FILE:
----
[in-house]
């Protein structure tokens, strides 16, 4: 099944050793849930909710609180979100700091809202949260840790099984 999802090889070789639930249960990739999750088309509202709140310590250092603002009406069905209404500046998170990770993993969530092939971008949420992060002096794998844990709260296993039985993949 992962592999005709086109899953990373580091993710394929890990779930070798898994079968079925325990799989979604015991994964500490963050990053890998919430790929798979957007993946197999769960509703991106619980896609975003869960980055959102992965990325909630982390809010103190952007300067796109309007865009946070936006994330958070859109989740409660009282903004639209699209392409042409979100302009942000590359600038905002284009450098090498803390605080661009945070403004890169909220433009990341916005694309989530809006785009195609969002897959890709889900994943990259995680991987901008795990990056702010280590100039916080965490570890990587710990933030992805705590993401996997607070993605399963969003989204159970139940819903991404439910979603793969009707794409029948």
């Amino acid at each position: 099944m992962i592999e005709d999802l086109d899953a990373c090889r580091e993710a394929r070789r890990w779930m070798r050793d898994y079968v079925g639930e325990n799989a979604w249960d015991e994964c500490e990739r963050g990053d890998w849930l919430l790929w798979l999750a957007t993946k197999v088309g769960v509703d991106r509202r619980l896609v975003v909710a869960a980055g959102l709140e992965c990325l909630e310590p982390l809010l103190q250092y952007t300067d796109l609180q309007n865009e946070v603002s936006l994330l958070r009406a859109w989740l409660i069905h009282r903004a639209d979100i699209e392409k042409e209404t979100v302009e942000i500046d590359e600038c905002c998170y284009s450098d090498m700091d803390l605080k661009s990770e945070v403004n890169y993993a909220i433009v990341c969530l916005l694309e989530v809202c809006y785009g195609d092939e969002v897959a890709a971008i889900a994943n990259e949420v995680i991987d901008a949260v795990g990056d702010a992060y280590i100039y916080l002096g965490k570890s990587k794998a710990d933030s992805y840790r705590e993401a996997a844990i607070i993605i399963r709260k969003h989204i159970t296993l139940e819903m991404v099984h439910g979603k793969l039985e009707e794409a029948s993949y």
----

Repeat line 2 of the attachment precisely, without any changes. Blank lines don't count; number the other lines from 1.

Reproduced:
């Protein structure tokens, strides 16, 4: 099944050793849930909710609180979100700091809202949260840790099984 999802090889070789639930249960990739999750088309509202709140310590250092603002009406069905209404500046998170990770993993969530092939971008949420992060002096794998844990709260296993039985993949 992962592999005709086109899953990373580091993710394929890990779930070798898994079968079925325990799989979604015991994964500490963050990053890998919430790929798979957007993946197999769960509703991106619980896609975003869960980055959102992965990325909630982390809010103190952007300067796109309007865009946070936006994330958070859109989740409660009282903004639209699209392409042409979100302009942000590359600038905002284009450098090498803390605080661009945070403004890169909220433009990341916005694309989530809006785009195609969002897959890709889900994943990259995680991987901008795990990056702010280590100039916080965490570890990587710990933030992805705590993401996997607070993605399963969003989204159970139940819903991404439910979603793969009707794409029948």